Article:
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Photo of a tag on a chestnut tree

Saving the American Chestnut

The Chestnut Hill neighborhood in which Morris Arboretum & Gardens resides is named after the magnificent American chestnut (Castanea dentata) that once forested its knolls and slopes. We have photographs of several wizened old trees that graced our grounds prior to 1915, the year the last of our local trees succumbed to chestnut blight.

Black and white photo of a large chestnut tree.
View of American chestnut tree in English Park, spring 1911.

In fact, tradition has it that Lydia Morris located our Step Fountain near a huge old chestnut as a memorial to her brother John because it was his favorite tree. Sadly, it died a year later. This virulent parasitic fungus (Cryphonectria parasitica) was accidentally imported on Asian chestnuts brought into New York City in 1904 and began to spread like wildfire through native stands. The trees had virtually no immunity to the disease, and by 1940, there were practically no trees left through its native range from Maine to Mississippi. American chestnut was a remarkable tree, and the introduction of this disease was, in my opinion, the worst ecological disaster that has befallen our eastern forests since the arrival of European colonists.


Chestnut is unusual for several reasons. It is both shade-tolerant and fast-growing, so it could become the dominant tree in both regenerating and old-growth forests. Early summer flowers produce copious quantities of pollen favored by bees and beetles. It produces large crops of highly nutritious nuts every year, unlike oaks, beeches, hickories and pines that might have a large crop only every third or four season. For this reason, it was an important staple for Indigenous peoples as well as myriad mammals and birds. Chestnut wood is very strong and highly decay-resistant, so it was a preferred species for timber framing, siding and fence posts.

I worked for a time at the Connecticut Agricultural Experiment Station, where work was underway on virus-infected (hypovirulent) strains of Cryphonectria. A particular species of mycovirus has become widely established in Europe and has largely controlled the disease in European chestnut (C. sativa). Unfortunately, this approach has not been successful in the US, as a combination of high genetic variability among strains of Cryphonectria and high susceptibility of American chestnut to the disease has made the virus ineffective.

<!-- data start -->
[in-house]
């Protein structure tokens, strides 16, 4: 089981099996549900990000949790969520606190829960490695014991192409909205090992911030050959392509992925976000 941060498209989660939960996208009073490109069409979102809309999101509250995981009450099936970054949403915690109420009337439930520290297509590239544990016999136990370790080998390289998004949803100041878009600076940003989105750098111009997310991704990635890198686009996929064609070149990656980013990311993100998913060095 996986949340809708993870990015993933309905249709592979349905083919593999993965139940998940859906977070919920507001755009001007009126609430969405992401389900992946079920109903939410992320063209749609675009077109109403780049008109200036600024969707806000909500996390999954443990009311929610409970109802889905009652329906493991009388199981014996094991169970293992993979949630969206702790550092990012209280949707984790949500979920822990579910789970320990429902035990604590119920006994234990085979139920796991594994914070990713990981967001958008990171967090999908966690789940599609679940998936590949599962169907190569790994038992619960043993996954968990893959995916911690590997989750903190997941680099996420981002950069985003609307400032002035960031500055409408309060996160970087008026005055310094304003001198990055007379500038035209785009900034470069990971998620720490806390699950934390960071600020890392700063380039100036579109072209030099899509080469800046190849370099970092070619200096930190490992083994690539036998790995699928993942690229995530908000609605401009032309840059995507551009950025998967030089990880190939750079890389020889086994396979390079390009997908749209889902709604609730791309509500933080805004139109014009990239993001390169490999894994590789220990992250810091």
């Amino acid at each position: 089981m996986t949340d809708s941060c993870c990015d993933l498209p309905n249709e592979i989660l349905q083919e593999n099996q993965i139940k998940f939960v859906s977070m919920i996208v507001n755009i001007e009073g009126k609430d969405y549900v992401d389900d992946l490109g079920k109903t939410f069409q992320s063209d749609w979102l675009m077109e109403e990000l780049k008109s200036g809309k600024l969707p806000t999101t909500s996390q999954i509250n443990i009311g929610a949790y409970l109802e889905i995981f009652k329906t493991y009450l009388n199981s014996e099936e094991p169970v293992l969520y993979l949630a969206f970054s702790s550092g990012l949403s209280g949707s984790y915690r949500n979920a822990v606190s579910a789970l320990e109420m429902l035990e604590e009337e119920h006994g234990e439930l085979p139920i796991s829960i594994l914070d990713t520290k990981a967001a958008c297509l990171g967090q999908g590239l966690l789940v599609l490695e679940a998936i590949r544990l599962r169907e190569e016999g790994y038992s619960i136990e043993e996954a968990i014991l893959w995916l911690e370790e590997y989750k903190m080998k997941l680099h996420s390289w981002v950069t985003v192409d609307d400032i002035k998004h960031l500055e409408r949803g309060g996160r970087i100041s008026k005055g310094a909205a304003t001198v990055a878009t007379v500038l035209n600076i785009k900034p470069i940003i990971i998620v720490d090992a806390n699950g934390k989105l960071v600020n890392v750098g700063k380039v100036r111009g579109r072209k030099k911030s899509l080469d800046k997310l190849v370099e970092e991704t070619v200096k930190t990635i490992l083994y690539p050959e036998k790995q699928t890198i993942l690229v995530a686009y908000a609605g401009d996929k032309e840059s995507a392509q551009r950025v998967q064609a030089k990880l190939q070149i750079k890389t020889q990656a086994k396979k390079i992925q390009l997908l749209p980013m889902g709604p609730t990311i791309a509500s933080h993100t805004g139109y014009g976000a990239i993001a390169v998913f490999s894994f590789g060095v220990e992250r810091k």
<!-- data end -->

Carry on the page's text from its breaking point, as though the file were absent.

A small tree with bright green leaves stands in a grassy area.
American chestnut tree hybrid at Morris Arboretum & Gardens.

Crossbreeding the American species with blight-resistant Asian chestnuts does confer immunity, but first-generation hybrids are small, spreading trees like their Japanese or Chinese parents. We have several of the original crosses of these growing behind the Horticulture Center, and they are great nut trees but a poor substitute for true American chestnut in other respects. The American Chestnut Foundation has been working on backcrossing these hybrids and is now crossing these resistant seedlings onto American chestnuts. It takes between seven and 10 years for seedlings to flower, but we have a fine example of a sixth-generation seedling growing on the slope above the Dorrance Hamilton Fernery as you exit the Widener Woods. This tree is now 16 years old, 18 feet tall and has begun to flower well. It is visually indistinguishable from American chestnut and has not shown any blight susceptibility to date.


Another promising line of research was pioneered at the State University of New York College of Environmental Science and Forestry in collaboration with the American Chestnut Foundation. In 1990, a gene from wheat was inserted into an American chestnut seedling. This gene produces an enzyme that quickly breaks down oxalic acid—the chemical the fungus uses to kill the tree.  This first genetically modified tree—Darling 58—has been making its way through the evaluation and testing process with USDA for 25 years, and it is hoped that the tree will be deregulated, or approved, for release very soon. The Morris is on the list to receive some of the first Darling 58 offspring when they become available so we can test its performance and use it as an educational tool. Should we receive seedlings, we plan to plant one near the Step Fountain in homage to both John Morris and his favorite tree.